“Safeguarding is an expression of the Father heart of God, and a mandate entrusted upon all of us [as believers],” says Esther John, the safeguarding manager at AsiaCMS.
Esther, who hails from Sri Lanka, is a mental health and psychosocial practitioner. Her work in safeguarding began with a faith-based organisation where she worked with child survivors of abuse in Sri Lanka.
Since 2021, she has been with AsiaCMS, a trans-denominational missions movement based in Kuala Lumpur, she has observed that safeguarding is a fairly new concept to churches and ministries alike.
What is safeguarding?
Safeguarding is a fairly new concept to churches and ministries in Asia. It is a broad term for approaches, efforts and initiatives aimed at keeping all children and vulnerable adults safe from abuse, harm, violence and exploitation.
Esther, who started off supporting the development of internal safeguarding policies, soon realised that it was unfamiliar territory to many.
“There’s not much use pushing people to have a policy just for the sake of it, so we have been focusing now on training and capacity building. To look beyond the system and towards something more practical,” she explained.
At times, that may mean starting from ground zero: training and awareness.
Safeguarding is biblical
According to Esther, safeguarding children and vulnerable adults is an expression of the Father heart of God.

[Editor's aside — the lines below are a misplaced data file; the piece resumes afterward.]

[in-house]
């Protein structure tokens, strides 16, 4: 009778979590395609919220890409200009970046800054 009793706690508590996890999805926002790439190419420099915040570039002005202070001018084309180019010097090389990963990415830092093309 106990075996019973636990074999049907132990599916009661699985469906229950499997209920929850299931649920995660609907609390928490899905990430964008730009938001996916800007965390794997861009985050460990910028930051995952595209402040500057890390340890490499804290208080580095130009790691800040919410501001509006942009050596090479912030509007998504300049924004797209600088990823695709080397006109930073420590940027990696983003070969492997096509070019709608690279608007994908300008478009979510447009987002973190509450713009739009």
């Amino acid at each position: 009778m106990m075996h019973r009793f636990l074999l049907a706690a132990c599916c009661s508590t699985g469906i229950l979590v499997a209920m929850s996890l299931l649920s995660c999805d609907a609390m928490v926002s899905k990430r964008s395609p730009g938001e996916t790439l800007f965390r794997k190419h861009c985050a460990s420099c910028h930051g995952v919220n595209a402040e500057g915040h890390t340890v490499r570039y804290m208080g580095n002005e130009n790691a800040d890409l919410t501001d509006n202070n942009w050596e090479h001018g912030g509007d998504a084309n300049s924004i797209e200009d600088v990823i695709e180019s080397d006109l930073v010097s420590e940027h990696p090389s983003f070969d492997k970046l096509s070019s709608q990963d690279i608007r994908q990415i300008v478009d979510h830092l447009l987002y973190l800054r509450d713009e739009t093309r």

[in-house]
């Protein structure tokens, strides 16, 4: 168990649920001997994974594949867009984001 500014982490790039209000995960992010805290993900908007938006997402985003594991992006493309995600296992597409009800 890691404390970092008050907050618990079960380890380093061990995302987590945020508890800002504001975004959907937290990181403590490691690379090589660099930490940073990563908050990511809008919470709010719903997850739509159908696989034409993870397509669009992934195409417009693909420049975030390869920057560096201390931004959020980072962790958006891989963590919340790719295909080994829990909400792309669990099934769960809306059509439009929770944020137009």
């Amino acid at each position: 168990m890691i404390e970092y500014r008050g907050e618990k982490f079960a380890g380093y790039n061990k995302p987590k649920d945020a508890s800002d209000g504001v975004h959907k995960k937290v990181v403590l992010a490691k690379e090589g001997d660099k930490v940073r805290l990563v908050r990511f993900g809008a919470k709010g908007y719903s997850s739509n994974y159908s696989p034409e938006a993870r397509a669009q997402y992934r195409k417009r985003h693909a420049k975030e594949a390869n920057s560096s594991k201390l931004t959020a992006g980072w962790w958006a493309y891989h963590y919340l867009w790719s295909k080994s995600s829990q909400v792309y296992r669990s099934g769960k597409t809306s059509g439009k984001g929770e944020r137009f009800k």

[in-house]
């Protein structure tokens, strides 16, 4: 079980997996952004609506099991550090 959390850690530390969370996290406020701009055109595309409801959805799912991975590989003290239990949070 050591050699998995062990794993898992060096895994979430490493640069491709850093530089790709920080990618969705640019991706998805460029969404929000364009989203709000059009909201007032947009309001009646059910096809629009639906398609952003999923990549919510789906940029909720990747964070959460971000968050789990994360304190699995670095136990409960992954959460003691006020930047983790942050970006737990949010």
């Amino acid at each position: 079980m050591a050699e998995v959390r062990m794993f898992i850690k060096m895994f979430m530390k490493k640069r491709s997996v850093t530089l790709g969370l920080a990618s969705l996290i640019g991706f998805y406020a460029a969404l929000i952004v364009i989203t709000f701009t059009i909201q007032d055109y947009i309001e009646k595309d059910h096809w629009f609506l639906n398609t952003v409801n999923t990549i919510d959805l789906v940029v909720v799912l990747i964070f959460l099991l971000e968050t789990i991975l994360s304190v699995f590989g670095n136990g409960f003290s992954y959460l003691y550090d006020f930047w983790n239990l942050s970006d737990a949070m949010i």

A Biblical example she provides is found in the story of Hagar (vulnerable, slave woman, kicked out of the house, single mother) and Ishmael (infant, single parent home, lack of access to basic needs).
“God saw and heard their cries in the desert; that shows the father’s heart of God who heard the cry of a vulnerable woman and child. That is the same mandate God has given us,” Esther said.
Another example is the two Hebrew midwives who defied Pharaoh’s law (Exodus 1), taking great risks to safeguard the lives of male babies, thus preventing them from being killed at birth.
The two midwives took a stand to safeguard, and later we see that God honoured their stand and blessed them (verses 20 and 21).
Breaking the stigma and shame on difficult topics
In the Asian context, Esther opines, people often don’t want to talk about safeguarding because it tackles heavy topics such as abuse and violence.
“There’s the stigma and shame, and it can be a real discomfort, especially in churches and mission organisations. Gen Zers are much more open now to talk about some of these previously taboo topics,” she said, adding that this presents a great opportunity for progress.
It is harder to break the stigma when there is a strong sense of denial about safeguarding-related issues, especially with regards to the child.
“Yet another challenge is a lack of understanding or awareness, especially when culture has normalised certain issues — child labour, for example,” she said.
Abuse can happen in many forms